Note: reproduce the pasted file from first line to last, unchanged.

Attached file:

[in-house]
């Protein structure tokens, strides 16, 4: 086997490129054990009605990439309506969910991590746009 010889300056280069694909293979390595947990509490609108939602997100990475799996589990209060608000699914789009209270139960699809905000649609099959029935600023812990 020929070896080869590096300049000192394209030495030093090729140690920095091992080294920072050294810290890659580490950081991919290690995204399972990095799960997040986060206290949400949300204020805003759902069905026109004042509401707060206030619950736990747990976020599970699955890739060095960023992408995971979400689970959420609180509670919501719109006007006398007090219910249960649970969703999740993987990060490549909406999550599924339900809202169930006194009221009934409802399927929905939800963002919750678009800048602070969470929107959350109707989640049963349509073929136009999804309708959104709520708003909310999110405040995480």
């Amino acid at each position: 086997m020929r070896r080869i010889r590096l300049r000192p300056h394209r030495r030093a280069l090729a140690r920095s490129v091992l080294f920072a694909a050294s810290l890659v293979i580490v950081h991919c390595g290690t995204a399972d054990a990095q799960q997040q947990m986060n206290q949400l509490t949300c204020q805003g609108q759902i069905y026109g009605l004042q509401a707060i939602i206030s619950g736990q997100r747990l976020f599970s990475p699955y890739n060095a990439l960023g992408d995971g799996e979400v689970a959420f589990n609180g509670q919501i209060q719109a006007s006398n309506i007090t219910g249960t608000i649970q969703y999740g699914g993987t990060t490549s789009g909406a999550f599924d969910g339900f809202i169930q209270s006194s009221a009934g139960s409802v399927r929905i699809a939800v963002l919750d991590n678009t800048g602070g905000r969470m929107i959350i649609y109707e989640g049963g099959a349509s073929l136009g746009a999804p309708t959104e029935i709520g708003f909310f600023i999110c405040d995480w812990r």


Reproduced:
[in-house]
């Protein structure tokens, strides 16, 4: 086997490129054990009605990439309506969910991590746009 010889300056280069694909293979390595947990509490609108939602997100990475799996589990209060608000699914789009209270139960699809905000649609099959029935600023812990 020929070896080869590096300049000192394209030495030093090729140690920095091992080294920072050294810290890659580490950081991919290690995204399972990095799960997040986060206290949400949300204020805003759902069905026109004042509401707060206030619950736990747990976020599970699955890739060095960023992408995971979400689970959420609180509670919501719109006007006398007090219910249960649970969703999740993987990060490549909406999550599924339900809202169930006194009221009934409802399927929905939800963002919750678009800048602070969470929107959350109707989640049963349509073929136009999804309708959104709520708003909310999110405040995480």
């Amino acid at each position: 086997m020929r070896r080869i010889r590096l300049r000192p300056h394209r030495r030093a280069l090729a140690r920095s490129v091992l080294f920072a694909a050294s810290l890659v293979i580490v950081h991919c390595g290690t995204a399972d054990a990095q799960q997040q947990m986060n206290q949400l509490t949300c204020q805003g609108q759902i069905y026109g009605l004042q509401a707060i939602i206030s619950g736990q997100r747990l976020f599970s990475p699955y890739n060095a990439l960023g992408d995971g799996e979400v689970a959420f589990n609180g509670q919501i209060q719109a006007s006398n309506i007090t219910g249960t608000i649970q969703y999740g699914g993987t990060t490549s789009g909406a999550f599924d969910g339900f809202i169930q209270s006194s009221a009934g139960s409802v399927r929905i699809a939800v963002l919750d991590n678009t800048g602070g905000r969470m929107i959350i649609y109707e989640g049963g099959a349509s073929l136009g746009a999804p309708t959104e029935i709520g708003f909310f600023i999110c405040d995480w812990r």